January 9, 2013


Sausalito, California

Every year over 100,000 marine mammals die from the harmful effects of ocean trash. The Ghost Below is an art experience inspired by one whale’s unfortunate meal.

Marin Country artists Richard and Judith Lang have created an art experience from one unsuspecting whale’s diet. This hulking and thought-provoking sculpture, made from a portion of the 450lbs of “ghost nets” and trash found in the belly of a dead sperm whale necropsied by The Marine Mammal Center, is just one heartbreaking tale of what can happen to marine life when humans set their garbage adrift. You’ll see, touch, learn and be inspired to make the ocean a healthier place for all.

The word “ghost” in the exhibit title was inspired by the ghost nets which are lost or discarded at sea by the fishing industry and left to float aimlessly in the oceans for a lifetime. Birds, fish, crabs and marine mammals get caught in this silent floating debris and are lost in what is called “ghost fishing.” It is estimated that ghost nets account for approximately 10% of all marine debris.

Numerous pieces of plastic trash in the Lang’s workshop
© The Marine Mammal Center

In the art exhibit, the “ghost” also applies to the broader problem of ocean trash – our discarded garbage which lurks beneath the surface and haunts the ocean and the marine life that call it home – evident via the numerous seals and sea lions rescued each year that are found suffering from ingestion of or entanglement in ocean trash.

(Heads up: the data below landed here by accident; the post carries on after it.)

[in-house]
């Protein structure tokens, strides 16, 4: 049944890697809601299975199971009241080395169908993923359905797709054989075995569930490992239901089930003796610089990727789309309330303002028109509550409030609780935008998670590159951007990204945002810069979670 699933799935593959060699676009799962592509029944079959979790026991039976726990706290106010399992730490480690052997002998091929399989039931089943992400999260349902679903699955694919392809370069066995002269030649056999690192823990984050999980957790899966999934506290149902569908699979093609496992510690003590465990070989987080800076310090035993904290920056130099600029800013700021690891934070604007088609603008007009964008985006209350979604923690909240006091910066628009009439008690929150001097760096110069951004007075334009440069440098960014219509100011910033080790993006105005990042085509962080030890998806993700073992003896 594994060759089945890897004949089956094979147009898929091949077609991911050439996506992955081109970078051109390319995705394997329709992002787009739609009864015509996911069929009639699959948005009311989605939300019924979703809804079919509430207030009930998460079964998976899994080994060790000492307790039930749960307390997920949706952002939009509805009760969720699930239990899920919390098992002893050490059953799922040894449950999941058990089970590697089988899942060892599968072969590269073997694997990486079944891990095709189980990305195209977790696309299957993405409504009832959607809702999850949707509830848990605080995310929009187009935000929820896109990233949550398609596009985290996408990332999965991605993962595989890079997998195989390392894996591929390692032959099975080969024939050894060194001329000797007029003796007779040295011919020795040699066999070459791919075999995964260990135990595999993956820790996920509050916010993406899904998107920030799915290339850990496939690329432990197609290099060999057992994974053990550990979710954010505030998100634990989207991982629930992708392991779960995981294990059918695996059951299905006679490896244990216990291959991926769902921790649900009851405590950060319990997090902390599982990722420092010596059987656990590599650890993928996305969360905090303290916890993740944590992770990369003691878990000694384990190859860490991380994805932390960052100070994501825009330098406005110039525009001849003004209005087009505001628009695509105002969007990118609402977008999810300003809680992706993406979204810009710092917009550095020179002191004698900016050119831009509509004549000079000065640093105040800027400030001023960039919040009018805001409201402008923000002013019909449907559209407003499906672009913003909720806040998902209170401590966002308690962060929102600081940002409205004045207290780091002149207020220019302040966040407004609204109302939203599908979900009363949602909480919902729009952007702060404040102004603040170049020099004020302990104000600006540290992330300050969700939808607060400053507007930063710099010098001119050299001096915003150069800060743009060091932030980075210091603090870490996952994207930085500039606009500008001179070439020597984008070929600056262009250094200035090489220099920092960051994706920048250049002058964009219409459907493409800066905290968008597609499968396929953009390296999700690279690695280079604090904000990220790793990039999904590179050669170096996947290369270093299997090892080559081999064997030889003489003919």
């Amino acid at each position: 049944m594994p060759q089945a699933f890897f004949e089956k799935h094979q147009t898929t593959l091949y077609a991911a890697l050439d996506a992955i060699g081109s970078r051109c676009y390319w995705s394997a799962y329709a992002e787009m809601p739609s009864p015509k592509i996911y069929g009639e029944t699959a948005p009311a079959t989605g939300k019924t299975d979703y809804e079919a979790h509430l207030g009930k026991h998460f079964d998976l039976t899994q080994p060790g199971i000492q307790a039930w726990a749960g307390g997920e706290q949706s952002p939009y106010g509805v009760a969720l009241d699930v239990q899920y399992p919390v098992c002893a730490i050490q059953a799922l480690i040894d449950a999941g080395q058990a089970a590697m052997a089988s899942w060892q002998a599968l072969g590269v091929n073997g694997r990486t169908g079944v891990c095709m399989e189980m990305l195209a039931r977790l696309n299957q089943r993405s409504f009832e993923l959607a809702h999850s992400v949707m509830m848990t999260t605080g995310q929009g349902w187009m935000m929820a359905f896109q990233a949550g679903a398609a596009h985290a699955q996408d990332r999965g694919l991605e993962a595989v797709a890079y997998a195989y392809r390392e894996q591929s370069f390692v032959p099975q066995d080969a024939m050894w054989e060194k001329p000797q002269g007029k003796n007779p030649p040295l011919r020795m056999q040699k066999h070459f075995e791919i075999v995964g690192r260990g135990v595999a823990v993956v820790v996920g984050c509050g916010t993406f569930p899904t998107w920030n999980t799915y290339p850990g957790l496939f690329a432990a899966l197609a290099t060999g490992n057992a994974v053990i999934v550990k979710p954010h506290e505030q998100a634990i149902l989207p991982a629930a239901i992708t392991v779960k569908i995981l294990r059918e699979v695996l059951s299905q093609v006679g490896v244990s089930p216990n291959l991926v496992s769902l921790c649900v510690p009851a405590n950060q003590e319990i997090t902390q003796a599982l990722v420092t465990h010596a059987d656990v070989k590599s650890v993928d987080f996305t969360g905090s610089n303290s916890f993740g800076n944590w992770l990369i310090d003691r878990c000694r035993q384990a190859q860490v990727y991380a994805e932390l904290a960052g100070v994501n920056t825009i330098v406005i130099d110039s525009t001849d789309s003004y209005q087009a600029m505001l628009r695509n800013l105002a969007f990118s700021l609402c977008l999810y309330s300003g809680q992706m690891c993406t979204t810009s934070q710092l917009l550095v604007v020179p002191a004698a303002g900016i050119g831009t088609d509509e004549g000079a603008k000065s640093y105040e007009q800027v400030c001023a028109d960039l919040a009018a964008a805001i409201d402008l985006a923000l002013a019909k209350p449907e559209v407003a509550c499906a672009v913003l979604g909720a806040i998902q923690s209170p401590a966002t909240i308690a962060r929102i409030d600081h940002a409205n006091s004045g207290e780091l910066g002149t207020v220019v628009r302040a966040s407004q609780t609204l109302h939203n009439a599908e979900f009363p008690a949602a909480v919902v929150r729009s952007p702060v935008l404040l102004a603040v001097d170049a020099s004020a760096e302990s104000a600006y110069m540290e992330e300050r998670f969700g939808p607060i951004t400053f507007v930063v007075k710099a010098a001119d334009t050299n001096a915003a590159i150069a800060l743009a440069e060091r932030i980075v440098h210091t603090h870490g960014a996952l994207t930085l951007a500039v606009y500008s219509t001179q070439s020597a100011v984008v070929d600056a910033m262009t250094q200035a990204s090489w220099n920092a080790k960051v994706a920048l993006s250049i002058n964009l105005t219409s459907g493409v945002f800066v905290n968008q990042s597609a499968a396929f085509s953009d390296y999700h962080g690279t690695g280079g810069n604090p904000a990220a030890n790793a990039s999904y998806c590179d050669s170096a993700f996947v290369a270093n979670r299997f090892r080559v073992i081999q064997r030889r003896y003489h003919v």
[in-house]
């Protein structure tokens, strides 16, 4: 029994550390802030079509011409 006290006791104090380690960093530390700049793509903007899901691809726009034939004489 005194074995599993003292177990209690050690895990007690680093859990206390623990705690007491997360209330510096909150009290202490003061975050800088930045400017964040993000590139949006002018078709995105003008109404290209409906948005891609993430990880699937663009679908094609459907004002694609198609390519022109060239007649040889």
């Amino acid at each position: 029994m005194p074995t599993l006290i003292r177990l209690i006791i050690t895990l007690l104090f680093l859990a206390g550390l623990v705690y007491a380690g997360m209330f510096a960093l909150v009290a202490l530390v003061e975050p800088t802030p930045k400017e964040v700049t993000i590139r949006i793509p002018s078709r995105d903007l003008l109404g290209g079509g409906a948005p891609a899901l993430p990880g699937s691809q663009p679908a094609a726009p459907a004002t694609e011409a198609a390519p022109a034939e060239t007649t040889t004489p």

Plastic is Forever 

Since 1999, Richard Lang and Judith Selby Lang have been visiting a remote beach in the Point Reyes National Seashore gathering plastic debris that washes out of the Pacific Ocean.

After carefully collecting and “curating” the bits of plastic, they fashion it into works of art—art that matter-of-factly shows the material as it is whilst telling an underlying story about our throwaway culture and our dependency on this thermoplastic junk. As they have deepened their practice, much like archaeologists, they’ve found that each bit of plastic has a story to tell, and although art is always a central theme, their work speaks volumes about a very real environmental problem.

Netting from Pacific Gyre from Project Kaisei
(c) The Marine Mammal Center

Their multifaceted exploration is also a two-part love story which includes their mutual love of art and of this beach, the place they had their first date, and the place that continues to inspire them. They’ve had over 40 exhibitions located in a range of places from local libraries to the SFMOMA and the US Embassy in the Republic of Georgia. Read more about their inspiring art at www.beachplastic.com. The Ghost Below exhibit is currently open to visitors at The Marine Mammal Center.

Originally published by The Marine Mammal Center, in Sausalito, CA


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